New alloantibody formation is unpredictable in patients who have been previously alloimmunized. Pretransfusion testing is designed to detect these antibodies while antibody identification (ABI) techniques are designed to identify the specificity of the antibody. Pretransfusion testing intervals are prescribed by regulatory and accrediting agencies, intervals for ABI in alloimmunized patients are not. Our institution evaluated the safety of increasing the interval from every 72 hours to 14 days. The current 72-hour interval was chosen at our institution to align with AABB Standard 188.8.131.52, which requires a pretransfusion specimen drawn within 3 days of the scheduled transfusion for potentially immunized patients.STUDY DESIGN AND METHODS:
Over 2 years, all ABI entries in the laboratory information system were screened. All cases of alloimmunized patients with an additional antibody specificity that developed within 14 days of a previous ABI were reviewed and confirmed by four transfusion medicine physicians.RESULTS:
Initially, 8948 entries were screened. Thirty patients were identified to have formed 33 newly identified clinically significant alloantibodies within 14 days. After further categorization, only 13 antibodies (0.15% of all ABIs, 0.47% of alloimmunized patients examined) were deemed to be newly formed clinically significant antibodies that would have led to a change in transfusion practice.CONCLUSION:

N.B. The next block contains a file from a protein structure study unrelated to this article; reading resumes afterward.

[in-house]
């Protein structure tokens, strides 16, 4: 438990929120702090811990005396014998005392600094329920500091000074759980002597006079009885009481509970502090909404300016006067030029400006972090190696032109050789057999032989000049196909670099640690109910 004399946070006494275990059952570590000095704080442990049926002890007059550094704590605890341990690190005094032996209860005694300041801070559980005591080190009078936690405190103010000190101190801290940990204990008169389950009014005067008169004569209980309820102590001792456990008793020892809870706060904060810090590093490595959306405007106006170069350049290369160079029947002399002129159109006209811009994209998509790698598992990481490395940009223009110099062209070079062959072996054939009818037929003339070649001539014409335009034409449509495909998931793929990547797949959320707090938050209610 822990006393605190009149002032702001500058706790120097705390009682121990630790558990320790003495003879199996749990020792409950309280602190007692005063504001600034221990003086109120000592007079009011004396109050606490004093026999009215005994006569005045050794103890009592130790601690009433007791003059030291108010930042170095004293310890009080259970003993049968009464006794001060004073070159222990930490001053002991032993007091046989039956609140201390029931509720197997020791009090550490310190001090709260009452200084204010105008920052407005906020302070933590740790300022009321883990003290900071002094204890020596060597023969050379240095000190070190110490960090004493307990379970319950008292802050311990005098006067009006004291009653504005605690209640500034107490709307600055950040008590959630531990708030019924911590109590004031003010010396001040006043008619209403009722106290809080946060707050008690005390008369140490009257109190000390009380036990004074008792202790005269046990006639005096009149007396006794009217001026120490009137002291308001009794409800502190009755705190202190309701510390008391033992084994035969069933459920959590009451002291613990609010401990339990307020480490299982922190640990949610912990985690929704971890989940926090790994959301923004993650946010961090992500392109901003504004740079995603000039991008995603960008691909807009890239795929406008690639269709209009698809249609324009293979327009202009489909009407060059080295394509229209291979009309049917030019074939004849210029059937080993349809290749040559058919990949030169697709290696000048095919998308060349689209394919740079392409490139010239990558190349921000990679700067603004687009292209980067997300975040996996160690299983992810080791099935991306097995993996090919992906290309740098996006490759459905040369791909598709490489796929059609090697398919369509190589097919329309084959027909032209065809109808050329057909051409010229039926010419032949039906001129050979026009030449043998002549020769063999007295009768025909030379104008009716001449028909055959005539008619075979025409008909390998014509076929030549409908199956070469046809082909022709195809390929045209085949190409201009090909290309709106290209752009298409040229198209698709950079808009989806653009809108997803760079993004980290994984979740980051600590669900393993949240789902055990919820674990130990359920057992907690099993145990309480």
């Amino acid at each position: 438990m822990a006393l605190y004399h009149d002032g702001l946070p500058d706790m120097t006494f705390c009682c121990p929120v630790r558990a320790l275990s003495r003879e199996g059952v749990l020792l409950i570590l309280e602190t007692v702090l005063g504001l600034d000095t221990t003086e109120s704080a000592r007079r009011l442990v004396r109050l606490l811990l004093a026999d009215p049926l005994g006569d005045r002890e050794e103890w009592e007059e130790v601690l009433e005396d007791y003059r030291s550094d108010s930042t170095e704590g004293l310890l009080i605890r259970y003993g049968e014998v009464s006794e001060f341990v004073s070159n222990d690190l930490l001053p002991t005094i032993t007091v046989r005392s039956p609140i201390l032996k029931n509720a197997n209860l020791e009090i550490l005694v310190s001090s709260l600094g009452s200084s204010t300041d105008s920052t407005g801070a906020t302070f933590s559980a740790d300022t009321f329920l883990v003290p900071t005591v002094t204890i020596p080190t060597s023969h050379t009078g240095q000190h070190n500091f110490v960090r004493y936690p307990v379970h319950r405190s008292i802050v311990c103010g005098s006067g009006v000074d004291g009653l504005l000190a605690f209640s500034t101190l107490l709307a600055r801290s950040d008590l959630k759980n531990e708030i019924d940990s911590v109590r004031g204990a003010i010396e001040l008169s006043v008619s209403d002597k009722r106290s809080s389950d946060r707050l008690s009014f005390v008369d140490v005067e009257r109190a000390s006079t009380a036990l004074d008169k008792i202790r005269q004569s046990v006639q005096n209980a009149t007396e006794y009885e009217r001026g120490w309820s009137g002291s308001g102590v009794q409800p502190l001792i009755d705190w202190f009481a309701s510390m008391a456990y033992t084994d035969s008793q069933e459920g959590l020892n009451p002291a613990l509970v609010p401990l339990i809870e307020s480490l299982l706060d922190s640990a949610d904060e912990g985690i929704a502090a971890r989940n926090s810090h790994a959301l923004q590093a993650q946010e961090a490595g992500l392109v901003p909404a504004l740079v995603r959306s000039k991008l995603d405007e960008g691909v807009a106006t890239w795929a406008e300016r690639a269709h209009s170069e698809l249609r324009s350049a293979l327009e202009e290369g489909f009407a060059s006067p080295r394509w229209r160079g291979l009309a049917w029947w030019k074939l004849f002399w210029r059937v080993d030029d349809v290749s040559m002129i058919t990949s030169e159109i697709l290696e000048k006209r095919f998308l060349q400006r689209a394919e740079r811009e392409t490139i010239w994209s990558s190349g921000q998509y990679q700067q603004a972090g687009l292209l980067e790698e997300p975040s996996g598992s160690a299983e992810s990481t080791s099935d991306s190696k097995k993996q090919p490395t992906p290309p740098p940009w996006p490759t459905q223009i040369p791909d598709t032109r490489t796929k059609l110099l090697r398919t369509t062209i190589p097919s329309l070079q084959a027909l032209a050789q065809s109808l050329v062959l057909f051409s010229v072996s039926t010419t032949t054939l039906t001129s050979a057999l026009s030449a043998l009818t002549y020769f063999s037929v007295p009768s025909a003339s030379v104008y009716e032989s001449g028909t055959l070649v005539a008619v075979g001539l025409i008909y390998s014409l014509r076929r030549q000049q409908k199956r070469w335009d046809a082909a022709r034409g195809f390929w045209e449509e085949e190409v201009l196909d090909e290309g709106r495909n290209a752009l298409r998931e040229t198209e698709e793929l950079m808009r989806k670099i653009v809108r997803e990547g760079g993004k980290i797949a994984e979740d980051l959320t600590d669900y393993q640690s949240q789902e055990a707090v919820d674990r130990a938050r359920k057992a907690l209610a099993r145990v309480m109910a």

Retrospective analysis of ABI results over a 2-year period revealed that 0.47% of previously alloimmunized patients that have samples for pretransfusion testing develop a new clinically significant alloantibody in 14 days or less. While there would be significant resource advantages to increasing the duration between repeat ABI, it does not outweigh the risk of a potential hemolytic transfusion reaction.